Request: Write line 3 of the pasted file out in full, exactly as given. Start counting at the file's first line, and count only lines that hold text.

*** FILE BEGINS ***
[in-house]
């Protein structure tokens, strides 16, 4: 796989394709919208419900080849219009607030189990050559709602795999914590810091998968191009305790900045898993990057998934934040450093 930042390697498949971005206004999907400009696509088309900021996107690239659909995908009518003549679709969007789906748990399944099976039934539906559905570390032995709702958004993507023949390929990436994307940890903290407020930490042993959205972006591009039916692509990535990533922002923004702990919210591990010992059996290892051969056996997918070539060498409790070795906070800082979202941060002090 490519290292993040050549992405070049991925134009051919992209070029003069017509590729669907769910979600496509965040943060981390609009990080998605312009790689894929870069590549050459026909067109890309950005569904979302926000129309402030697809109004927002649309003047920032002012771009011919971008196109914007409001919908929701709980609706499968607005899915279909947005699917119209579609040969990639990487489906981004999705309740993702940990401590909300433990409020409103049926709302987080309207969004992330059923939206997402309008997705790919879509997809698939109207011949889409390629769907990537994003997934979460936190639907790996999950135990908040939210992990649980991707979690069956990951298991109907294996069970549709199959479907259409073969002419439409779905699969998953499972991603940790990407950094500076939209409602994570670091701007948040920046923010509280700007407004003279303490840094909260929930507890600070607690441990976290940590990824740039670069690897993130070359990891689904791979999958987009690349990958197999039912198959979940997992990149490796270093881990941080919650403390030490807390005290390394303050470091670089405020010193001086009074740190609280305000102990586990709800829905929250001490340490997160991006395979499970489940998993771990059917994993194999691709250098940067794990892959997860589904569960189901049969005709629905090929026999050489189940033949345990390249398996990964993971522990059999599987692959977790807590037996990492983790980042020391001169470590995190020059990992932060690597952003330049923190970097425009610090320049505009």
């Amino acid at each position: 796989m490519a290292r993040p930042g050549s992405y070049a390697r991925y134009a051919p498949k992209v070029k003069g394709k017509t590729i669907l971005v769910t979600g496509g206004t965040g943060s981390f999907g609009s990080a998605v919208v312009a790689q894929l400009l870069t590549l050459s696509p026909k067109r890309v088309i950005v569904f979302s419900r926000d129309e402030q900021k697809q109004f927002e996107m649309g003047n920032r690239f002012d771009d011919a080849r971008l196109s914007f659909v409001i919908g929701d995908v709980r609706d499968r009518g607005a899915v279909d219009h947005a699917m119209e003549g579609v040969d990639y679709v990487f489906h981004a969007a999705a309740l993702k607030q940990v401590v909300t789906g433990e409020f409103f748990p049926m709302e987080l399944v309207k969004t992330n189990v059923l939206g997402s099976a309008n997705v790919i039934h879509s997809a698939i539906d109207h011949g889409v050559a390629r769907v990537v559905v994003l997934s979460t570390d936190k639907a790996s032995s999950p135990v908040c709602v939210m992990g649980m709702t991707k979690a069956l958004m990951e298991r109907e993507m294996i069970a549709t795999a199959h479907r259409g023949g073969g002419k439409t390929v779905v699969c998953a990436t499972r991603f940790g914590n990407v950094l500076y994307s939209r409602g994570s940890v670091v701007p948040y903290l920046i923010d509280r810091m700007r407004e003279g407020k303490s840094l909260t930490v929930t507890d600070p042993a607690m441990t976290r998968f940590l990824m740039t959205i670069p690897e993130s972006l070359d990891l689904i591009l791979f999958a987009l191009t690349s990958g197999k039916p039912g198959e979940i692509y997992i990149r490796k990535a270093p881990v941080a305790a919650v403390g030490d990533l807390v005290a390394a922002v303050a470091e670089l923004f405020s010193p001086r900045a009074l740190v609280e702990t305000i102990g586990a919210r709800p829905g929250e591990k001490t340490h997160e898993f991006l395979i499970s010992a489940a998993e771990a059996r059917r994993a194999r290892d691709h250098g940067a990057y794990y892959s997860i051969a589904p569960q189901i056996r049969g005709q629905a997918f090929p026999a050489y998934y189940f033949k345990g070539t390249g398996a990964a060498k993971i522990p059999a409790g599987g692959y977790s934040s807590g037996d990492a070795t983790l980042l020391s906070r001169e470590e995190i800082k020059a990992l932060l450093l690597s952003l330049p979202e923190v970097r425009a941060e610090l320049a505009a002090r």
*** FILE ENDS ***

């Amino acid at each position: 796989m490519a290292r993040p930042g050549s992405y070049a390697r991925y134009a051919p498949k992209v070029k003069g394709k017509t590729i669907l971005v769910t979600g496509g206004t965040g943060s981390f999907g609009s990080a998605v919208v312009a790689q894929l400009l870069t590549l050459s696509p026909k067109r890309v088309i950005v569904f979302s419900r926000d129309e402030q900021k697809q109004f927002e996107m649309g003047n920032r690239f002012d771009d011919a080849r971008l196109s914007f659909v409001i919908g929701d995908v709980r609706d499968r009518g607005a899915v279909d219009h947005a699917m119209e003549g579609v040969d990639y679709v990487f489906h981004a969007a999705a309740l993702k607030q940990v401590v909300t789906g433990e409020f409103f748990p049926m709302e987080l399944v309207k969004t992330n189990v059923l939206g997402s099976a309008n997705v790919i039934h879509s997809a698939i539906d109207h011949g889409v050559a390629r769907v990537v559905v994003l997934s979460t570390d936190k639907a790996s032995s999950p135990v908040c709602v939210m992990g649980m709702t991707k979690a069956l958004m990951e298991r109907e993507m294996i069970a549709t795999a199959h479907r259409g023949g073969g002419k439409t390929v779905v699969c998953a990436t499972r991603f940790g914590n990407v950094l500076y994307s939209r409602g994570s940890v670091v701007p948040y903290l920046i923010d509280r810091m700007r407004e003279g407020k303490s840094l909260t930490v929930t507890d600070p042993a607690m441990t976290r998968f940590l990824m740039t959205i670069p690897e993130s972006l070359d990891l689904i591009l791979f999958a987009l191009t690349s990958g197999k039916p039912g198959e979940i692509y997992i990149r490796k990535a270093p881990v941080a305790a919650v403390g030490d990533l807390v005290a390394a922002v303050a470091e670089l923004f405020s010193p001086r900045a009074l740190v609280e702990t305000i102990g586990a919210r709800p829905g929250e591990k001490t340490h997160e898993f991006l395979i499970s010992a489940a998993e771990a059996r059917r994993a194999r290892d691709h250098g940067a990057y794990y892959s997860i051969a589904p569960q189901i056996r049969g005709q629905a997918f090929p026999a050489y998934y189940f033949k345990g070539t390249g398996a990964a060498k993971i522990p059999a409790g599987g692959y977790s934040s807590g037996d990492a070795t983790l980042l020391s906070r001169e470590e995190i800082k020059a990992l932060l450093l690597s952003l330049p979202e923190v970097r425009a941060e610090l320049a505009a002090r």